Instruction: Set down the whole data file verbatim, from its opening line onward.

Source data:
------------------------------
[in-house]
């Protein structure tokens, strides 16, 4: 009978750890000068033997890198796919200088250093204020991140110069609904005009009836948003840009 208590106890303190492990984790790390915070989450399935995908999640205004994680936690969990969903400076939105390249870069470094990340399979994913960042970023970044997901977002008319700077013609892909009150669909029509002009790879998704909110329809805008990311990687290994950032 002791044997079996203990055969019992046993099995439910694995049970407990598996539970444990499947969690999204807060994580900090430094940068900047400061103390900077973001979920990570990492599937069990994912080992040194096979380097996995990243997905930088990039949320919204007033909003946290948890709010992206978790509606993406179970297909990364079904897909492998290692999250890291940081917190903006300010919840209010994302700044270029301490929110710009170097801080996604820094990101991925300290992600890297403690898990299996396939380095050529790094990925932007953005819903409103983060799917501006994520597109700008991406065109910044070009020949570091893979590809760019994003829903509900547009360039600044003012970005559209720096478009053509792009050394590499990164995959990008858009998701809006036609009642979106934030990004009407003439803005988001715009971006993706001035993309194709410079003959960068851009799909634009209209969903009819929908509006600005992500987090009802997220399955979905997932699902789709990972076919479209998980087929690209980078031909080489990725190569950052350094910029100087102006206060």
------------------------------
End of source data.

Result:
[in-house]
């Protein structure tokens, strides 16, 4: 009978750890000068033997890198796919200088250093204020991140110069609904005009009836948003840009 208590106890303190492990984790790390915070989450399935995908999640205004994680936690969990969903400076939105390249870069470094990340399979994913960042970023970044997901977002008319700077013609892909009150669909029509002009790879998704909110329809805008990311990687290994950032 002791044997079996203990055969019992046993099995439910694995049970407990598996539970444990499947969690999204807060994580900090430094940068900047400061103390900077973001979920990570990492599937069990994912080992040194096979380097996995990243997905930088990039949320919204007033909003946290948890709010992206978790509606993406179970297909990364079904897909492998290692999250890291940081917190903006300010919840209010994302700044270029301490929110710009170097801080996604820094990101991925300290992600890297403690898990299996396939380095050529790094990925932007953005819903409103983060799917501006994520597109700008991406065109910044070009020949570091893979590809760019994003829903509900547009360039600044003012970005559209720096478009053509792009050394590499990164995959990008858009998701809006036609009642979106934030990004009407003439803005988001715009971006993706001035993309194709410079003959960068851009799909634009209209969903009819929908509006600005992500987090009802997220399955979905997932699902789709990972076919479209998980087929690209980078031909080489990725190569950052350094910029100087102006206060």